Since entering the U.S. market in 2007, the science related to electronic cigarettes, or e-cigarettes, has been emerging on a number of fronts including their potential health effects, and effectiveness as potential smoking cessation instruments.
Since entering the U.S. market in 2007, the science related to electronic cigarettes, or e-cigarettes, has been emerging on a number of fronts including their potential health effects, and effectiveness as potential smoking cessation instruments. As a testament to their prominence in mainstream culture, the verb vape (i.e. related to inhaling/exhaling the vapor produced by an e-cigarette) was named as Oxford English Dictionary’s 2014 Word of the Year.
Now, in addition to the emerging science, regulators have been scrambling to understand this new technology. For example, according to the FDA:
“E-cigarettes have not been fully studied, so consumers currently don’t know:
· the potential risks of e-cigarettes when used as intended,
· how much nicotine or other potentially harmful chemicals are being inhaled during use, or
· whether there are any benefits associated with using these products.
Additionally, it is not known whether e-cigarettes may lead young people to try other tobacco products, including conventional cigarettes, which are known to cause disease and lead to premature death.”
Thus, there are sure to be many questions related to the regulatory, legislative, and legal implications related to these relatively new products. On this note, FDA has issued a proposed rule that would extend its tobacco authority to cover additional products, such as e-cigarettes.
Next week, FDA will be holding an open workshop titled Electronic Cigarettes and the Public Health: A Public Workshop. The objective of the workshop is for FDA to gather scientific information and stimulate discussion among scientists about e-cigarettes, and the “focus of this first workshop will be product science (specifically device designs and characteristics, and e-liquid and aerosol constituents), product packaging, constituent labeling and environmental impact. Future workshops will address the individual health and population health effects of e-cigarettes.”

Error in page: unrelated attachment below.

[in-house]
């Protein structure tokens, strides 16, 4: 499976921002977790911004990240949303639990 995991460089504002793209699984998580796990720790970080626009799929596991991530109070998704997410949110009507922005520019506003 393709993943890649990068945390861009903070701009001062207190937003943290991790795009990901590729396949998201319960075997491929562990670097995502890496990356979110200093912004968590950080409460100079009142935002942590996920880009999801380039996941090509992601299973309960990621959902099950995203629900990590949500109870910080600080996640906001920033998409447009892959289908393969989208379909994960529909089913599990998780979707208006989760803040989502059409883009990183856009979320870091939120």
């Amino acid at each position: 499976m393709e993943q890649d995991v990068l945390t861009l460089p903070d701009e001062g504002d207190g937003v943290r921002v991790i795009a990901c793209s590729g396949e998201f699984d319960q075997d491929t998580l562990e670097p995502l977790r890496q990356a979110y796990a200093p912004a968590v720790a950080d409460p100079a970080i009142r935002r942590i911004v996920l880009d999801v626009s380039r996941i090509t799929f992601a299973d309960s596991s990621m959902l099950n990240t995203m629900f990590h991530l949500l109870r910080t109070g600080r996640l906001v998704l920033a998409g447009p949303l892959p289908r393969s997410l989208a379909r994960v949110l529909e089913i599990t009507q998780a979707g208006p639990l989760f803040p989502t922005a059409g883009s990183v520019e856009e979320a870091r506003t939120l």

Like many other new areas of technology, the science at this point is provocative, sometimes conflicting, and still in its infancy. Further, e-cigs touch upon a number of scientific issues, including their effectiveness as cessation tools, potential toxicity of inhaled constituents, and intellectual property challenges.
One interesting study appeared at the most recent American Heart Association meeting held in Chicago last month. Rahman et al. presented data from their systematic review and meta-analysis of use of electronic cigarettes (e-cigarettes) and smoking cessation. According to the authors, six studies met the inclusion criteria with a total of 1,242 participants (authors did not specify which studies were selected). The six studies included two randomized controlled trials, two cohort studies, and two cross-sectional studies. The results of the meta-analysis indicate that nicotine-filled e-cigarettes were more effective for cessation compared to those without nicotine (pooled RR 2.29, 95% CI 1.05-4.97). Of the more than 1,200 participants, 18% reported complete smoking cessation after using nicotine enriched e-cigarettes for a minimum of 6 months. Interestingly, the authors also reported an association between e-cigarette use (for both those containing nicotine or not) and a reduction in the number of cigarettes consumed by ongoing smokers.
In another recent study, investigators compared nicotine delivery and relative yields of chemical constituents between e-cigarettes and conventional cigarettes. The authors reported that aerosol nicotine for the e-cigarette samples was 85% lower relative to conventional cigarettes, and smoke from conventional cigarettes was found to deliver ~1,500 times more harmful and potentially harmful constituents (HPHCs) compared to e-cigarette aerosol. The authors conclude that these data support the notion that e-cigarettes have a reduced exposure compared to cigarette smoke.
Overall, there remain many outstanding questions related to e-cigarettes, questions that will undoubtedly have a dramatic impact on regulations, legislation, and ultimately litigation. The litigation that will undoubtedly emerge will be complex and multi-faceted. Likely allegations may include the following: challenges to effectiveness; toxicology of the inhaled constituents; potential adverse health events; physical hazards of the products; intellectual property challenges; and uniform manufacturing and/or consistent dose delivery of the products’ active ingredients.
The scientific consultants at Innovative Science Solutions are uniquely suited to help you navigate this complex landscape as it pertains to litigation issues as they emerge.
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